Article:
NT Certification Benefits Employees More Than Enterprises
People with Microsoft certification are commanding premium salaries in today’s market. Certification, however, does more to enhance the value of experienced individuals on the open market than to benefit their current employers.
The number of Microsoft Certified Systems Engineers (MCSEs) worldwide has risen dramatically, from 13,000 in July 1997 to more than 77,000 in October 1998, a sixfold increase in 15 months. In addition, there are 340,000 Microsoft Certified Professionals worldwide. This is good news as enterprises continue to struggle with a severe shortage of Windows NT skills.
But being an expert in Microsoft products and being certified on them are two completely different things, and enterprises should separate the concept of training from that of certification. Microsoft certification (see the sidebar, "Microsoft Certification Options") is not a substitute for experience and does not necessarily mean an individual has the real-world experience to design and implement a complex NT-centric system. Conversely, enterprises should not avoid hiring skilled, qualified -- but not certified -- individuals.
The cost of certifying an individual can be considerable. Enterprises should expect to spend about $14,500 per student for NT education and an additional $6,000 for further instruction and materials to prepare each student for MCSE certification. Enterprises should negotiate discounts for training when they commit to the complete curriculum or when they register multiple students.
In addition, the complete classroom curriculum will take each employee away from his or her job for up to three weeks. Individuals should plan on spending about 15 hours studying for each exam. Microsoft certification exams generally cannot be passed solely on the basis of past experience. While the education is valuable, many of the items on the certification tests are things most people would not come across during day-to-day operations.
As an alternative to classroom training, self-study courses can be purchased for $150 to $1,000 for the core MCSE syllabus, but the time commitment will be similar. Successful MCSE candidates will attend classes, purchase self-study materials, or take Web-based classes in addition to performing hands-on laboratory work.
Training Vendor Selection
Some instructors focus certification classes on material solely so their students can pass the tests. Others inject more of their "real world" experiences into the classes, and these classes are more valuable to both the student and the enterprise. Enterprises should understand the qualifications of a training vendor’s instructors and should select the vendor of a specific course based on the instructor’s experience and qualifications. An instructor with mostly "book knowledge" will not provide much added value above a self-study course. Self-study courses may be used by people with NT skills who are planning to take certification tests, but novices will not be exposed to "best practices," which an instructor-led course may provide.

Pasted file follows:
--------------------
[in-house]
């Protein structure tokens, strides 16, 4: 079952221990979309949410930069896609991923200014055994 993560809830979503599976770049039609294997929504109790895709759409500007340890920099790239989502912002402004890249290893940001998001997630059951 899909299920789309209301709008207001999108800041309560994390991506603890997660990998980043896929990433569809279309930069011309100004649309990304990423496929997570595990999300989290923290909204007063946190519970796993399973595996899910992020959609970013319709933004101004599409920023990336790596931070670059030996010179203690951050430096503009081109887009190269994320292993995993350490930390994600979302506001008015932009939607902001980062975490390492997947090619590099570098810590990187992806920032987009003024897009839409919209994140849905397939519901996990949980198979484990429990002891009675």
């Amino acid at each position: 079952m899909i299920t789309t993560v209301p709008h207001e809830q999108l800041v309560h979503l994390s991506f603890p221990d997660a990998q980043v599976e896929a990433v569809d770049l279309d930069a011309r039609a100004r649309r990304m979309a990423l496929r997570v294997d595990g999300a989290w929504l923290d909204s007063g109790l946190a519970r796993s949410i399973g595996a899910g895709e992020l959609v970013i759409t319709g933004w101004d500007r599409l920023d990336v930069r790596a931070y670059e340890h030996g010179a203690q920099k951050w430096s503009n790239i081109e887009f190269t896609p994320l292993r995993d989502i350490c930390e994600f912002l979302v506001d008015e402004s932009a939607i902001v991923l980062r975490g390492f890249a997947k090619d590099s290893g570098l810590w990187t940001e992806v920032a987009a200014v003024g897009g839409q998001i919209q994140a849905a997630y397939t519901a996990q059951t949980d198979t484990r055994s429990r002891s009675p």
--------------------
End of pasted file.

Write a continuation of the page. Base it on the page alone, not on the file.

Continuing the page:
Certification is a double-edged sword. Some enterprises are reluctant to pay for MCSE certification because an employee who gets Microsoft certification is more valuable on the open job market. If an enterprise refuses to pay for certification, however, it risks higher turnover among skilled NT technicians who paid for certification themselves and leave the company out of spite. Education should be provided as needed, but certification should be positioned as a benefit the enterprise is providing to increase the overall value of the employee and should be part of a coordinated incentive plan directed toward employee retention.
A bonus can be promised for 12 months after certification to encourage retention, but it must not be an amount that would be considered trivial. The larger portion of the cost of certification is study time, and enterprises should be prepared to allow some study during business hours.
Compensation issues must be addressed for all experienced NT technicians -- NT Server experts will command $65,000 to $100,000 or more, depending on skill level, geography and industry -- although MCSEs will find it easier to attract job offers. A retention plan might also include improved recognition, improvements in working conditions, and fostering an environment that encourages teamwork and camaraderie.
NT training is paramount, while certification is not. Certification can be used as a benefit to gain the loyalty of valuable NT-skilled employees as part of a formal employee retention program. Without a comprehensive retention program, enterprises should expect turnover among NT-skilled employees to be at least 10 percent to 20 percent higher than the IS department average. Enterprises should consider experience to be more important than certification when hiring people with NT skills.
Microsoft Certification Options
After passing a single operating system test, an individual becomes a Microsoft Certified Professional (MCP). MCPs can further specialize in Internet technologies to attain an MCP with Internet or Site Building specialization, or can continue taking the exams necessary to become a Microsoft Certified Systems Engineer (MCSE).
MCSEs are MCPs who passed two NT Server exams, one Microsoft client exam, two elective exams in topics such as TCP/IP, SMS, SNA Server, SQL Server or Exchange, and, unless the individual is a Novell Certified NetWare Engineer, a networking technologies exam. One benefit to the enterprise of having at least one MCP in house is access to the MCP Web site.